Starting with the propositional calculus with κ sentence symbols, form the Lindenbaum algebra (that is, the set of sentences in the propositional calculus modulo logical equivalence). This construction yields a Boolean algebra. It is in fact the free Boolean algebra on κ generators. A truth assignment in propositional calculus is then a Boolean algebra homomorphism from this algebra to the two-element Boolean algebra.
Given any linearly ordered set L with a least element, the interval algebra is the smallest algebra of subsets of L containing all of the half-open intervals [a, b) such that a is in L and b is either in L or equal to ∞. Interval algebras are useful in the study of Lindenbaum–Tarski algebras; every countable Boolean algebra is isomorphic to an interval algebra.
For any natural numbern, the set of all positive divisors of n, defining $a\leq b$ if adividesb, forms a distributive lattice. This lattice is a Boolean algebra if and only if n is square-free. The bottom and the top element of this Boolean algebra is the natural number 1 and n, respectively. The complement of a is given by n/a. The meet and the join of a and b is given by the greatest common divisor (gcd) and the least common multiple (lcm) of a and b, respectively. The ring addition a+b is given by lcm(a,b)/gcd(a,b). The picture shows an example for n = 30. As a counter-example, considering the non-square-free n=60, the greatest common divisor of 30 and its complement 2 would be 2, while it should be the bottom element 1.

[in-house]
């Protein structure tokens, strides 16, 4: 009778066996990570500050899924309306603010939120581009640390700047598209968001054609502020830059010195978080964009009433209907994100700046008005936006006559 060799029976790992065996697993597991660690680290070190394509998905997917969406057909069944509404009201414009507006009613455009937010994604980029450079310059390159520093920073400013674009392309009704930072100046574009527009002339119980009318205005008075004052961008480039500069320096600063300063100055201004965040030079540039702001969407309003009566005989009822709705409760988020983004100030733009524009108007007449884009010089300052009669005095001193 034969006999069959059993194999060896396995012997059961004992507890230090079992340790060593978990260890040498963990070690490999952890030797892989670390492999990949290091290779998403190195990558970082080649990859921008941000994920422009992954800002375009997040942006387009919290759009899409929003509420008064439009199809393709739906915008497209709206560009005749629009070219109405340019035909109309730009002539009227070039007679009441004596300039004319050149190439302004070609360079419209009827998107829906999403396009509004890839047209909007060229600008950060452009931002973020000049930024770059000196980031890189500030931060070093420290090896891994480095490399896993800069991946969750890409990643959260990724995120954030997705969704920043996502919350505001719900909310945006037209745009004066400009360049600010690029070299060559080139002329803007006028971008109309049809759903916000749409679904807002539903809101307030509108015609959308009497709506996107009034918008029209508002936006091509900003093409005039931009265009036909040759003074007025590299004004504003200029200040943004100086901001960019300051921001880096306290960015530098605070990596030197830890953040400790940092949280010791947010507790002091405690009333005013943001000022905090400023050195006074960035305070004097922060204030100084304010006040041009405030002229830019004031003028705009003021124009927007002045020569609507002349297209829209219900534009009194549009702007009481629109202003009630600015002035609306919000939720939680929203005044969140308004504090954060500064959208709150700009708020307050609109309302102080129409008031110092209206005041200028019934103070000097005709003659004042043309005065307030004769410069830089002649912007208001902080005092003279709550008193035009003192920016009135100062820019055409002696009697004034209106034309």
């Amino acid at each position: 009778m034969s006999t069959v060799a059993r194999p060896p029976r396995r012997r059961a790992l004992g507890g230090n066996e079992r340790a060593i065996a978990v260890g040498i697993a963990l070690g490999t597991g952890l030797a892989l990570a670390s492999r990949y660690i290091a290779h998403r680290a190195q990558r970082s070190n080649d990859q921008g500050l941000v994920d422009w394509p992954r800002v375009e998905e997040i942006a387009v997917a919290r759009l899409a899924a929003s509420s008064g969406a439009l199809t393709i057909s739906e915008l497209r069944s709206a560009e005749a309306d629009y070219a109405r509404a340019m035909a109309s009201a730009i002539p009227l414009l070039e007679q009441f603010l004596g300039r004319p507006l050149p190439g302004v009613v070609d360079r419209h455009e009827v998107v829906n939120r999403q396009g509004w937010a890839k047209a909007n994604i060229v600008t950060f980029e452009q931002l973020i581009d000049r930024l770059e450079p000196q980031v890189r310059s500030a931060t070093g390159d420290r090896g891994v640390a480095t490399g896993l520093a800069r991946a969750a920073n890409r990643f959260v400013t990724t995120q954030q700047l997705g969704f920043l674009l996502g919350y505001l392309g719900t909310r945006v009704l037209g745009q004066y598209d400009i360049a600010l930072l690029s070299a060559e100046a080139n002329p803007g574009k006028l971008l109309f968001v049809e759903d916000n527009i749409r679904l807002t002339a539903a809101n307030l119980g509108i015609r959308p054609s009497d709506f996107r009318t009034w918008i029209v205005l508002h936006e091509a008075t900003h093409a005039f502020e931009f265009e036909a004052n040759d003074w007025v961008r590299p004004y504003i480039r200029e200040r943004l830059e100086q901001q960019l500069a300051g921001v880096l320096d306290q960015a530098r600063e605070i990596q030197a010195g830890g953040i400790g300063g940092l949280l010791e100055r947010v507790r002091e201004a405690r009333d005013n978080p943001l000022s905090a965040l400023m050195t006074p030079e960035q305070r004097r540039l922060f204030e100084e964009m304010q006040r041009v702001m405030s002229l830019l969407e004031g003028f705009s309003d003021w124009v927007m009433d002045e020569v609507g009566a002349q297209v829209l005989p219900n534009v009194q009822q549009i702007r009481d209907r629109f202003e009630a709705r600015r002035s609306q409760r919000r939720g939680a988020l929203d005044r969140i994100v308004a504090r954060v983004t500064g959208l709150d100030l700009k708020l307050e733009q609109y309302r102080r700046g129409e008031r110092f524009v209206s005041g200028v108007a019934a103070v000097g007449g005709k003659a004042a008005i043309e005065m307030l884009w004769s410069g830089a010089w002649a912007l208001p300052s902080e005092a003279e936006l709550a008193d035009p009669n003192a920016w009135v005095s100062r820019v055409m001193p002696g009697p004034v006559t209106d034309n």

Other examples of Boolean algebras arise from topological spaces: if X is a topological space, then the collection of all subsets of X which are both open and closed forms a Boolean algebra with the operations ∨ := ∪ (union) and ∧ := ∩ (intersection).
If $R$ is an arbitrary ring then its set of central idempotents, which is the set
$A=\left\{e\in R:e^{2}=e{\text{ and }}ex=xe\;{\text{ for all }}\;x\in R\right\},$
becomes a Boolean algebra when its operations are defined by $e\vee f:=e+f-ef$ and $e\wedge f:=ef.$
A homomorphism between two Boolean algebras A and B is a functionf : A → B such that for all a, b in A:
f(a ∨ b) = f(a) ∨ f(b),
f(a ∧ b) = f(a) ∧ f(b),
f(0) = 0,
f(1) = 1.
It then follows that f(¬a) = ¬f(a) for all a in A. The class of all Boolean algebras, together with this notion of morphism, forms a full subcategory of the category of lattices.
An isomorphism between two Boolean algebras A and B is a homomorphism f : A → B with an inverse homomorphism, that is, a homomorphism g : B → A such that the compositiong ∘ f: A → A is the identity function on A, and the composition f ∘ g: B → B is the identity function on B. A homomorphism of Boolean algebras is an isomorphism if and only if it is bijective.